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» Hatrack River Writers Workshop » Forums » Open Discussions About Writing » Flow --- is --- the devil

   
Author Topic: Flow --- is --- the devil
Zero
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Well I find two things are particularly important in stories I write.

1) The story
2) How it is told.

I am a master of the first part, I suppose anyone could be.

The second it vastly more challenging. And, it turns out, despite how it feels when I am writing, my flow is bloody awful.

I re-write, but sometimes that doesn't help much either.

What are some strategies to help with this problem?


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dee_boncci
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I think it was Hemingway that said, "All first drafts are $hit." I think it is perfectly normal that what seems so great during a creative burst often tends to be a little disorganized when you cool off and look at it.

When I go back to edit, I start by looking for what I can throw out. It's usually a lot. If it doesn't directly serve the characters acting to fix their conflicts, it goes. Next I look at what's left and fill the gaps l;eft from the cutting. Then I go back and try to understand motives: why are things happening? Then I look for what the charater is thinking that reveals his/her emotions. Last, I look at things like setting, and worry about polishing, grammar etc.


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nitewriter
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I'm concerned about this also. I think you're right, flow is very critical. A few things I've done to better the flow in my stories:

1. Cut every word that is not needed. I used to think all the words i wrote were needed, but then when you really go over the story with a critical eye it is amazing how many words you can find that are not needed.

2. Cut anything not germane to the story - anything that does not advance the story, dialogue that does not advance the story or give us needed information about the characters, Again, I've been surprised in my stories how much I can cut. This takes practice and gets easier over time.

3. Shift words around so that what you write is done in the most economical way you can think of - less is more.

4. In dialogue you can often know who is speaking and can omit the he said/she said thing. For that matter, personal descriptions, except in special cases, can be omitted. Writing about the actions of a character better conveys character than any personal description you could give.

5. Reading is a process of discovery. Write in a way where a reader can "discover" as much as he can without being told directly. For instance, telling the reader that a certain person is a selfish, cruel bastard is one thing....writing that character into a scene where he filches the social security money from his sick mother is another...but which one would you rather read?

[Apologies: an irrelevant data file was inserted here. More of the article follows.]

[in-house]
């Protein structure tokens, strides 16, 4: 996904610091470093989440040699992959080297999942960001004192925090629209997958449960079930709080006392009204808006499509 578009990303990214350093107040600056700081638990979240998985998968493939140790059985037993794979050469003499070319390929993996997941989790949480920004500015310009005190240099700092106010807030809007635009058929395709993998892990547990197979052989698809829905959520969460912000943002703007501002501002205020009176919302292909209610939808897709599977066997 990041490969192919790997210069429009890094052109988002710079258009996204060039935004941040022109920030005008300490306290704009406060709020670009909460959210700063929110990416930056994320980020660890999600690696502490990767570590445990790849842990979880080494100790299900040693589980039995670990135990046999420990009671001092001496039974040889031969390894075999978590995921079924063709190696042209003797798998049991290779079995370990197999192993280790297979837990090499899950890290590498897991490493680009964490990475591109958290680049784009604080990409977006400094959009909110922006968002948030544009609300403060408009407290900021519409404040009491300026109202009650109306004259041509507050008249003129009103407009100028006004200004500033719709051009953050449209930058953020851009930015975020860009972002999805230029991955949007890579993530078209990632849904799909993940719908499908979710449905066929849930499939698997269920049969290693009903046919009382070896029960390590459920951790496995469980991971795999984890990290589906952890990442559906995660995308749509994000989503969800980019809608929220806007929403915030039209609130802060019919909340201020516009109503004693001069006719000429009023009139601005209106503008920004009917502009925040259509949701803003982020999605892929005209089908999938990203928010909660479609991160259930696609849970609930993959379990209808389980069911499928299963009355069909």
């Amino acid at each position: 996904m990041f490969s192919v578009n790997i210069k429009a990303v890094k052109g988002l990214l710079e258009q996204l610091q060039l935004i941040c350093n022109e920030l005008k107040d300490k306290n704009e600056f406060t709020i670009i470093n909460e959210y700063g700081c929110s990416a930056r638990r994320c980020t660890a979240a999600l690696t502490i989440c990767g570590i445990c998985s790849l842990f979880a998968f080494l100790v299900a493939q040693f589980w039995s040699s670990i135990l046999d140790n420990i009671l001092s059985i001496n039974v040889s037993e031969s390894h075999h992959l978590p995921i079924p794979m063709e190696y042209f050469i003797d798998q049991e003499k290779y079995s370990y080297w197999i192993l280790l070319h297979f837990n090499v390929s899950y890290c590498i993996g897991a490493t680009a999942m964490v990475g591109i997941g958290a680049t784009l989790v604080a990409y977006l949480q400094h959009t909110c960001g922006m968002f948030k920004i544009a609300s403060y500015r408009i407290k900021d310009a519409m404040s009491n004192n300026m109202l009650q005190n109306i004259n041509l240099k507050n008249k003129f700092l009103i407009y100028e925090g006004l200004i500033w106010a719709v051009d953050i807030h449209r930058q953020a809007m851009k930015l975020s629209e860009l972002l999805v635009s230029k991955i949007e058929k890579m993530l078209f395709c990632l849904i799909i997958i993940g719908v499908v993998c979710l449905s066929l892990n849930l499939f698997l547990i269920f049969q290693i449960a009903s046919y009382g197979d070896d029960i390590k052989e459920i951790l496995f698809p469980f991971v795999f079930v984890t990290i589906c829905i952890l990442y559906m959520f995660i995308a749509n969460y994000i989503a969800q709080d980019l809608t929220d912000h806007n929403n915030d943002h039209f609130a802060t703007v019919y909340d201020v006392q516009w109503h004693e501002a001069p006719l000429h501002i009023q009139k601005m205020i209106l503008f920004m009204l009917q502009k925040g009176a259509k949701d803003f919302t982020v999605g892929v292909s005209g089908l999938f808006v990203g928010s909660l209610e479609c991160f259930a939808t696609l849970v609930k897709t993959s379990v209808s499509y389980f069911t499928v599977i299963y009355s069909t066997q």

6. To me the best writing flows so well, is so engaging, you become unaware you are reading - it becomes almost effortless.
My own favorite authors who write this way include Bradbury, Stephen King, John Updike, Ambrose Bierce, Eudora Welty to name a few. Ir helps to study your own personal favorites as to how they write with engaging flow.

[This message has been edited by nitewriter (edited March 31, 2007).]


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Antinomy
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I would like to endorse the points made by nitewriter which are very informative, and I 'd like to add this to point #6.....
To be a good fiction writer one must read good fiction writers. Often.

By reading we pick up the the tone, rhythm and cadence, as well as a writing style that can't be learned in a classroom.

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gooeypenguin
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I'd recommend this book:

The Writer's Book Of Wisdom: 101 Rules For Mastering Your Craft
By Steven Taylor Goldsberry

Link: http://www.amazon.com/Writers-Book -Wisdom-Rules-Mastering/dp/1582972923/ref=sr_1_1/002-0164615-5130416?ie=UTF8&s=books&qid=1175369317&sr=8-1

The author actually mentioned all of what nitewriter and Antinomy said, only in more detail, plus more.

[This message has been edited by gooeypenguin (edited March 31, 2007).]


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arriki
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Look at Browne and King's chapter on "beats" in SELF-EDITING FOR FICTION WRITERS. The go on to Jack Bickham's major work, SCENE AND SEQUEL and Dwight V Swain's TECHNIQUES OF THE SELLING WRITER.